By Rita H. Lee, PhD

TMA Seeks to CURB-IT
TMA Seeks to CURB-IT
We're number one! Usually shouted with pride and enthusiasm, for Tennessee and its prescription drug usage this cry is an embarrassing lament. No other state in the United States ranks as high in per capita use of prescription drugs, nor does any state top Tennessee in the per capita use of narcotic drugs. What do we need, and when do we need it? Right now, to reduce the volume of unnecessary prescriptions for addictive drugs, Tennessee needs a multifaceted program facing three fronts: an increased awareness of the situation and the rates of prescription utilization on the part of Tennessee physicians; creation of tools to monitor and trace prescription use; and development of a database to discover how and where this abuse is taking place. The fact that Tennessee faces such an alarmingly high rate of prescription drug overuse can be attributed to a number of factors: poverty, poor patient health status, high rates of drug addiction in rural areas, 95 percent insurance coverage for the population, physicians being duped by drug-seeking patients, and the prevalence of allied health prescribers. Tennessee shares a number of these factors with its neighbors in the Southeast but why the numbers have aligned so dramatically in this state is not totally a factor of geography, diet or culture, and the reasons need to be studied.
By Kelly Price

Using the Head to Heal the Heart at the Heart Failure Clinic

Dr. Lee Jordan, East Tennessee Heart Consultants
Using the Head to Heal the Heart at the Heart Failure Clinic
Heart failure disease is a leading cause of hospitalizations. Hospitals often see an end result of this progressive disease when the heart can no longer pump blood efficiently, not to mention a plethora of other systemic complications like fluid buildup. According to the Heart Failure Society, heart failure affects almost five million people in the United States alone, yet many are not aware that they have heart failure. Frequently the typical symptoms of heart failure feeling tired or short of breath are dismissed mistakenly as symptoms of age, leaving the heart failure undiagnosed so that it exacerbates over time. The Heart Failure Clinic, the only clinic solely dedicated to the treatment of heart failure in east Tennessee, gives hope to patients in Knoxville and the surrounding area. A freestanding facility, the Heart Failure Clinic has a complete team of healthcare professionals who all work together synergistically to provide a proactive, comprehensive approach to treating the heart failure patients.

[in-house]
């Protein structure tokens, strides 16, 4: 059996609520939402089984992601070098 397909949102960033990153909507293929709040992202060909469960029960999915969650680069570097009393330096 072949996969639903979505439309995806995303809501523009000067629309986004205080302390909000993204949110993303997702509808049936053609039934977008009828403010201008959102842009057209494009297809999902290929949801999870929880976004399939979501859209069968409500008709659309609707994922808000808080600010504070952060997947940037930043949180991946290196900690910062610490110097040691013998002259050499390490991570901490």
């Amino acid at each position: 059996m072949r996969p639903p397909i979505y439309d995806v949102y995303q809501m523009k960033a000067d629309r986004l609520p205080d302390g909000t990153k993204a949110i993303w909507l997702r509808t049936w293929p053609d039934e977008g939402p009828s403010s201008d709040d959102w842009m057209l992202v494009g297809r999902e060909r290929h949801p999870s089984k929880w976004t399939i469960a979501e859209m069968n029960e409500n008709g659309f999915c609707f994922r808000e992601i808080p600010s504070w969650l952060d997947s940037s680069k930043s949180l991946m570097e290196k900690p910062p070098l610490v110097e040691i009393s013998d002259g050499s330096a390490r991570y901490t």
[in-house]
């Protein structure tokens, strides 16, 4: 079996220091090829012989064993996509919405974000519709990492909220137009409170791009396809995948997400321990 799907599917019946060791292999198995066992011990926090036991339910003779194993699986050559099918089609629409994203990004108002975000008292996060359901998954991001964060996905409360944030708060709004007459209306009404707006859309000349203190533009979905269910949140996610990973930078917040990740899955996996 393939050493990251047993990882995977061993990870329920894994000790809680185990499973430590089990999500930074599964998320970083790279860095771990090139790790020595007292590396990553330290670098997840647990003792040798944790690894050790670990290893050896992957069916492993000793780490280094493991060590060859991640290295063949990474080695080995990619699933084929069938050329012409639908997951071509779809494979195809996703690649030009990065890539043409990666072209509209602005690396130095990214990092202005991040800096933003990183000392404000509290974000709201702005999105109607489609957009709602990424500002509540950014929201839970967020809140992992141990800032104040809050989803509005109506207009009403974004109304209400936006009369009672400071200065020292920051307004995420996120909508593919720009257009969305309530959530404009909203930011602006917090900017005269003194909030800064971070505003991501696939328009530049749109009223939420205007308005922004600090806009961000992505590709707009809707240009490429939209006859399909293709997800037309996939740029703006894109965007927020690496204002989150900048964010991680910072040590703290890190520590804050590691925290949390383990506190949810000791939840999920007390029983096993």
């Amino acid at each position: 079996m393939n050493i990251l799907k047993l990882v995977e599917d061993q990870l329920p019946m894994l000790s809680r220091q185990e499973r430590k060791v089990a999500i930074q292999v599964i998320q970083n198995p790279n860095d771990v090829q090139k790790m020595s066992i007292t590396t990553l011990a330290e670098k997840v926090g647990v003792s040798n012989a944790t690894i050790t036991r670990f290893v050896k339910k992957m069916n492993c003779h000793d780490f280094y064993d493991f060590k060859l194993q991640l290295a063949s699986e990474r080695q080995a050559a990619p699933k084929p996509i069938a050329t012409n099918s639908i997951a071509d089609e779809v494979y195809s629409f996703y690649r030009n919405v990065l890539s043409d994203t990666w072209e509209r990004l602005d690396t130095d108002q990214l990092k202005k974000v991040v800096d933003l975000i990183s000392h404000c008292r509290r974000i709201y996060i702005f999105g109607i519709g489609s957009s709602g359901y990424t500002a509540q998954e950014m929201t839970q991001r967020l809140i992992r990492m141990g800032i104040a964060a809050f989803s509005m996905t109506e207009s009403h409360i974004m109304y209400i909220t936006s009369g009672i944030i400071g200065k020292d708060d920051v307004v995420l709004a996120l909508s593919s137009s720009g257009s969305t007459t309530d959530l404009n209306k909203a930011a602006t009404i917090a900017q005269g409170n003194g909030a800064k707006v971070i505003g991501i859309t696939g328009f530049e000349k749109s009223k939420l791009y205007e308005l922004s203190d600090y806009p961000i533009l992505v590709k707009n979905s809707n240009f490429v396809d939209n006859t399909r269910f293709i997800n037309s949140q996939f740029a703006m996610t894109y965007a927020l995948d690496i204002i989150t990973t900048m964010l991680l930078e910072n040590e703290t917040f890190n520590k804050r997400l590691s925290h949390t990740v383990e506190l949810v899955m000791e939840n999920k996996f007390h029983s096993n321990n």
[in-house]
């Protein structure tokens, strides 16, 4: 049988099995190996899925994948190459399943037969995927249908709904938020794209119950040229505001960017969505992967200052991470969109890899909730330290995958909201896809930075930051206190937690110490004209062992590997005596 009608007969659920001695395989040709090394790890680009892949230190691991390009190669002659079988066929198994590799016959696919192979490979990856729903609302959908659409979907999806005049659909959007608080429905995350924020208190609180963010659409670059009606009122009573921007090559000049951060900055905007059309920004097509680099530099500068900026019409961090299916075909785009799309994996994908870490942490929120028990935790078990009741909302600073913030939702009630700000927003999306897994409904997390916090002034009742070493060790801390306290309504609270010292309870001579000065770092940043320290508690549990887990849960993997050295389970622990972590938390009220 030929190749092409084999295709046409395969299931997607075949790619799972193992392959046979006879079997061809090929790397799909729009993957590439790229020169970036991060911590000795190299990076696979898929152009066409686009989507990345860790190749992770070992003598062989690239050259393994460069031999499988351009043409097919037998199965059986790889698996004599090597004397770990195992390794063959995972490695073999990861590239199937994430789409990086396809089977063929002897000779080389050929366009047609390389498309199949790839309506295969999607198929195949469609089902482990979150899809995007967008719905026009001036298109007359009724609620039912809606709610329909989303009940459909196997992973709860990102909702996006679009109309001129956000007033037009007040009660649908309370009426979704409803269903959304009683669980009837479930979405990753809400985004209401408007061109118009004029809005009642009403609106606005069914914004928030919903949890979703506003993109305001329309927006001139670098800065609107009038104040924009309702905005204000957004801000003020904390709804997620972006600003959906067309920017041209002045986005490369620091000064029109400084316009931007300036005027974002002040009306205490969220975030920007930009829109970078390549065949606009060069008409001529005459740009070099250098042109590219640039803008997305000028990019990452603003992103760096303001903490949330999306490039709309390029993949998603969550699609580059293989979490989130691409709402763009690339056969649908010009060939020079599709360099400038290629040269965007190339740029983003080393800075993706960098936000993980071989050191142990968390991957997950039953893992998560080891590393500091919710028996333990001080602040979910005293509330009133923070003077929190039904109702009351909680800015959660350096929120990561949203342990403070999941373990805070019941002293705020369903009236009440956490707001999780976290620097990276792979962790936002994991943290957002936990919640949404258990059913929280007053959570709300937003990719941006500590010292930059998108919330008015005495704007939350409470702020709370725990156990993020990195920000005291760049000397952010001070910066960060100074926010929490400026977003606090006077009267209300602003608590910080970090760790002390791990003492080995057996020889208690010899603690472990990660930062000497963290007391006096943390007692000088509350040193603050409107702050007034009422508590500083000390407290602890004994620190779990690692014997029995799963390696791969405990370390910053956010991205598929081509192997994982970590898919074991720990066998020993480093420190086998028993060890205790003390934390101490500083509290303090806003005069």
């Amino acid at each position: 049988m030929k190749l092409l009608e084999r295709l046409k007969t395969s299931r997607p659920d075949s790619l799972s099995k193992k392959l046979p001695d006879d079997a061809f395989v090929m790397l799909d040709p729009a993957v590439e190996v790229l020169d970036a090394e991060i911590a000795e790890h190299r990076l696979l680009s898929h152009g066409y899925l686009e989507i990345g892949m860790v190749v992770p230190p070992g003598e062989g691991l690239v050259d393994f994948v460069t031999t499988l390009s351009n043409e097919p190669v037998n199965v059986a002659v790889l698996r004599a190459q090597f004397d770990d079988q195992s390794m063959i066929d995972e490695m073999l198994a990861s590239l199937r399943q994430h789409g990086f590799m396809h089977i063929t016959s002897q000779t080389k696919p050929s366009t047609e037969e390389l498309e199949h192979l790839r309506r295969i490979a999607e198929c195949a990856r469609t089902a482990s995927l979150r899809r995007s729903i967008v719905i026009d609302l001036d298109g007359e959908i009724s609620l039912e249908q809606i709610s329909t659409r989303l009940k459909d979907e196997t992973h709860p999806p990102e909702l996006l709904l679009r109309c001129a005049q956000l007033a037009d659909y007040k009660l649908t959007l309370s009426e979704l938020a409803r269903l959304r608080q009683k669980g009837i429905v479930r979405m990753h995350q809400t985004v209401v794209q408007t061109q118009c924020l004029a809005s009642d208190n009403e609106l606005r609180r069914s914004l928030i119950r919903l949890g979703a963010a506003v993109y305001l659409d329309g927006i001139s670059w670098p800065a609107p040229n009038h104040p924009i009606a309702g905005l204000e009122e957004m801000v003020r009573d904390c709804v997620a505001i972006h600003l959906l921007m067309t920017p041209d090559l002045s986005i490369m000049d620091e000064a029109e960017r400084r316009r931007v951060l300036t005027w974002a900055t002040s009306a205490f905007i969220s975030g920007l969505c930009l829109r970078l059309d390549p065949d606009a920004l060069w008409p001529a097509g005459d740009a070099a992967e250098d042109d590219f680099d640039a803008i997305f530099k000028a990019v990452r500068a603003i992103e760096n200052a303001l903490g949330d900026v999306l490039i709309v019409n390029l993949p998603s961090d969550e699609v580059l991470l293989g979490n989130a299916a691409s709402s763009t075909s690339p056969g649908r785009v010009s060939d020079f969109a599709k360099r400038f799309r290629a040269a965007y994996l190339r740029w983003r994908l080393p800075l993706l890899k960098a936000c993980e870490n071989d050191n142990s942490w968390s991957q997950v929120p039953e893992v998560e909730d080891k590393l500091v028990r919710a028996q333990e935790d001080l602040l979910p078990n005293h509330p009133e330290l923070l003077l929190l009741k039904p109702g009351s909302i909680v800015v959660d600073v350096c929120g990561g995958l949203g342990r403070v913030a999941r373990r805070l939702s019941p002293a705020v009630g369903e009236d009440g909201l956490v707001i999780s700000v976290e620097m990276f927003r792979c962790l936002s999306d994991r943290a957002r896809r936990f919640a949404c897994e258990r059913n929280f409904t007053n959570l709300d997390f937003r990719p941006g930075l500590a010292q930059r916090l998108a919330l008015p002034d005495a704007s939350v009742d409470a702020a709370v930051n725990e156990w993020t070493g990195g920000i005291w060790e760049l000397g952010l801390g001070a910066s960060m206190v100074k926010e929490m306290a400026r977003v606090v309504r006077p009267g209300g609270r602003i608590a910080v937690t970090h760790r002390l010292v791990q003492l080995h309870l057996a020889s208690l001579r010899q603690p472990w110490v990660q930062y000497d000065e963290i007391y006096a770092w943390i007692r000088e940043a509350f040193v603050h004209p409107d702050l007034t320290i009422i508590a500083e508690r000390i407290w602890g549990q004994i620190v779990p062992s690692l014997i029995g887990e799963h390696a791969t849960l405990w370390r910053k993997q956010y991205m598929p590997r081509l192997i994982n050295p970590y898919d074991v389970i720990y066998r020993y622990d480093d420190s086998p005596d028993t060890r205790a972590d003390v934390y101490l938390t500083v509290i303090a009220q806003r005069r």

By Rita H. Lee, PhD

Viruses Prove an Ally in Delivering Targeted Medicine
A decade-long collaboration that began from examining the protein function of viruses has yielded the technology to use viruses as containers for helping the body, rather than harming it. Professors Trevor Douglas and Mark Young saw the possibilities of viruses working as containers for inorganic material and have proven an effective method to redesign viruses and activate protein cages to work as molecule delivery systems. Basically, using the protein cage architecture, synthetic cargos take a ride on the backs of viruses undetected by the rest of the body. The cages can be controlled to release therapeutic agents directly at a target, consequently reducing negative side effects.
BY HOLLI W. HAYNIE

AMA Plots Ambitious Legislative Agenda at Annual Policy Summit
AMA Plots Ambitious Legislative Agenda at Annual Policy Summit
When members of the American Medical Association's House of Delegates gathered in Chicago in June for their annual policy meeting, image was much on their mind. Delegates were treated to a new set of television ads starring physicians as "everyday heroes" in an upcoming $60 million marketing campaign. And there was a new logo featuring a stylishly modern staff-and-snake design.
TRACY STATON

ASCO Meeting Showcases Hopeful Cancer Research
A study regarding the effectiveness of a kidney cancer drug against lung cancer was just one of many findings revealed at the June annual meeting of the American Society of Clinical Oncology in Atlanta. Kidney cancer patients heard some good news as well. In a phase 3 clinical trial of an investigational drug called lapatinib, cancer growth slowed and survival improved in some patients with advanced kidney cancer.